house. In fact, Sarah (Tom’s wife) has given me an ultimatum: Either a good portion of the receivers and
speakers go, or I go! I have decided that I will sell my Marantz 4400 to Edward for $200. It’s worth at least
$600, and it’s the only Marantz receiver that I own, but I’ve decided that I would like to continue to live in

this house, and my wife hasn’t given me any other options except to sell some of this stuff!”

Later that day, Edward appeared at Tom’s house. Edward enthusiastically proclaimed “Tom, Bill told me
about your offer, and I will take the Marantz 4400 for $200. This is the classic receiver as far as I am
concerned, and I am forever grateful to you! I promise I will take care of it, and you can have lifetime

visitation rights! Oh, and please tell Sarah I said ‘thanks’!”

Tom was perplexed. After his conversation with Bill on Saturday morning, he had decided to keep the
Marantz 4400, and sell all of his other receivers. He knew that his next statement would test Edward’s

friendship: “Edward, I’m sorry, but I have decided not to sell the Marantz 4400. We can discuss selling
any of my other receivers, but the Marantz is ‘off-limits’.” Edward’s reply? “We have an agreement, Tom.

You made me an offer, and I accepted your offer. Here is the $200. Where is the receiver?”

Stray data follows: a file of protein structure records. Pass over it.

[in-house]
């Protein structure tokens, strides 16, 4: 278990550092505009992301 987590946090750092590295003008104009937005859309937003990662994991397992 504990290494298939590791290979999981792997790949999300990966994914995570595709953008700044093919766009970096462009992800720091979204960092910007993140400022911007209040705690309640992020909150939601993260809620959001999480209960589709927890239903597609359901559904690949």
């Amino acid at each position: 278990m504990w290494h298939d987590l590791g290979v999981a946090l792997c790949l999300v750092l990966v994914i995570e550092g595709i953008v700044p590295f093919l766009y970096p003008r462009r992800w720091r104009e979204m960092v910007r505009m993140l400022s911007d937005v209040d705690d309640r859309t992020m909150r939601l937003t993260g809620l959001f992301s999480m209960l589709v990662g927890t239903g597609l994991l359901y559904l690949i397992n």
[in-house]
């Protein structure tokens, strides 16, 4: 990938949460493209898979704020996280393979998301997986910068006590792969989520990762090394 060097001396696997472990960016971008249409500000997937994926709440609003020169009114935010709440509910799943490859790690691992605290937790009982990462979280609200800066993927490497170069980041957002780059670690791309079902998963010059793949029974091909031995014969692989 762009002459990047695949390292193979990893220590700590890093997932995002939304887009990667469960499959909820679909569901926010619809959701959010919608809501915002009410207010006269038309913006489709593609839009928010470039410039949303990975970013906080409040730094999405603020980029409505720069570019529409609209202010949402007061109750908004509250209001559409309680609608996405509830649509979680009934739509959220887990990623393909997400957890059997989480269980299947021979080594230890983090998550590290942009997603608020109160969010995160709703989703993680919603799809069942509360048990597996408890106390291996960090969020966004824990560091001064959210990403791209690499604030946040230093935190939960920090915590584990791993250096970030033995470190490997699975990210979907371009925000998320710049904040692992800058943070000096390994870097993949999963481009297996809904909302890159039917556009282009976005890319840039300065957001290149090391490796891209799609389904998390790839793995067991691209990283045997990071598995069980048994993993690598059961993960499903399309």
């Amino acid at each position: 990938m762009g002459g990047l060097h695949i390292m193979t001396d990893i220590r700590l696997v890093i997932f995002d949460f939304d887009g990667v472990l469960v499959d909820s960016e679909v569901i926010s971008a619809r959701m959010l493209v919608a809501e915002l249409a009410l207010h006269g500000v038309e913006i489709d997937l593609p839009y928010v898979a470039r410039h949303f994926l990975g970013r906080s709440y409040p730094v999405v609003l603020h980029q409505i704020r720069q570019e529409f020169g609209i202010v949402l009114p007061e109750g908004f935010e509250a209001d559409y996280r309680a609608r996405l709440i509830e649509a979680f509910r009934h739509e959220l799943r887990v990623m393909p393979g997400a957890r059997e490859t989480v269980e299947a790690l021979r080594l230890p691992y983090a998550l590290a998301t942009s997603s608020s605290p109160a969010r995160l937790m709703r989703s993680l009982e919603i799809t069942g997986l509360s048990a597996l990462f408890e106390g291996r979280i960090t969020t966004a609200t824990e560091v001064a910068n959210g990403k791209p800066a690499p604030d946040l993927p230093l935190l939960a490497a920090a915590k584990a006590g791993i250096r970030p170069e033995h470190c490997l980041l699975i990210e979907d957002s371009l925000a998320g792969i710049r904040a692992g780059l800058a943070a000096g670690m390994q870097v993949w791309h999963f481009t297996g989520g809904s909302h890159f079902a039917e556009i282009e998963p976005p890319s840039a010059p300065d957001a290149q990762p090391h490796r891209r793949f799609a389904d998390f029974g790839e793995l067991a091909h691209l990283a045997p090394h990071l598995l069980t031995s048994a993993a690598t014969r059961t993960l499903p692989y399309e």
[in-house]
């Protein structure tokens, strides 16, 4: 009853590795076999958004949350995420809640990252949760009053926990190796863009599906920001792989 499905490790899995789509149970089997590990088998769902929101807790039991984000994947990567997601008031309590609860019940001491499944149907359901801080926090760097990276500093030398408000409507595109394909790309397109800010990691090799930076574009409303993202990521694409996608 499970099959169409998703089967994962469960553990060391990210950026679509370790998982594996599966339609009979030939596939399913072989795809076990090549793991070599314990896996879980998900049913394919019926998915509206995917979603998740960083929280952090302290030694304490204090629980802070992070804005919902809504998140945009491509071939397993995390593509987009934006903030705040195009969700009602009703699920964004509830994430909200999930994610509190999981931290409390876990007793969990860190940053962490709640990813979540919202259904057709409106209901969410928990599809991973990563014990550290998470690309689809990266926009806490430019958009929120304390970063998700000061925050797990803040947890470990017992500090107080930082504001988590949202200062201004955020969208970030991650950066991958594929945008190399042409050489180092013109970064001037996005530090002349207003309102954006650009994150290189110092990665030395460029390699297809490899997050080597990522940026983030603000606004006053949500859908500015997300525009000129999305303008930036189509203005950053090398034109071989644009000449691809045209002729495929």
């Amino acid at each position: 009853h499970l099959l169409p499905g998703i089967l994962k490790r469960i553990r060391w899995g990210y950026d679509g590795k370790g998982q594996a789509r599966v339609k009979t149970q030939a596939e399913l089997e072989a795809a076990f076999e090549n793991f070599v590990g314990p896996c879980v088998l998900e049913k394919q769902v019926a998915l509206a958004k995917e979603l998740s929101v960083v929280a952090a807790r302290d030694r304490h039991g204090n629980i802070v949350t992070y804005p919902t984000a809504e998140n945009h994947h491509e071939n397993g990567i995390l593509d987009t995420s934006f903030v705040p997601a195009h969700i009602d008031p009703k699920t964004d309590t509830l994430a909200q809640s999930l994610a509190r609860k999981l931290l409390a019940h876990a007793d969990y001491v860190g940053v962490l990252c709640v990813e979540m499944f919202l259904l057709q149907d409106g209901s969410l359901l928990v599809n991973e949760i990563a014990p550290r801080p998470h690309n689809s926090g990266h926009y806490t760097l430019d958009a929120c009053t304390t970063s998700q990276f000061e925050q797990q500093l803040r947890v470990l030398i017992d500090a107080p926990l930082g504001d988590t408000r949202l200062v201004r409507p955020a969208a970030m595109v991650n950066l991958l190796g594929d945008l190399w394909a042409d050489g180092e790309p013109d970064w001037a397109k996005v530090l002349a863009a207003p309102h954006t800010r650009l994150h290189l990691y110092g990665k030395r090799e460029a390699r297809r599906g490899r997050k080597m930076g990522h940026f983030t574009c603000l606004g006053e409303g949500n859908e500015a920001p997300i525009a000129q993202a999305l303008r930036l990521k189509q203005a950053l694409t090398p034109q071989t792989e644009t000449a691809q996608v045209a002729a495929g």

Is there a contract between Tom Garrity and Edward Yang?


Chapter 14 Case Hypothetical

Keith Avondale is in the market for a new “big screen” flat-panel television. While
reviewing the Sunday newspaper, he notices a full-page advertisement from

“Transistor Town.” The advertisement includes a 45-inch flat-panel television for
$299. Surprised by the remarkably low price, and eager to purchase his new luxury

item, Avondale makes plans to “open the store” on Monday morning.

Avondale is the first customer to arrive at the store on Monday, waiting outside
when the front doors open. He rushes into the store and announces to the first
sales representative he sees, “I will take a 45-inch flat-panel television for $299!”

The sales representative immediately refers Avondale to the store manager, who
directs Avondale to his office. The store manager explains to Avondale that the
advertisement was an unfortunate mistake, resulting from miscommunication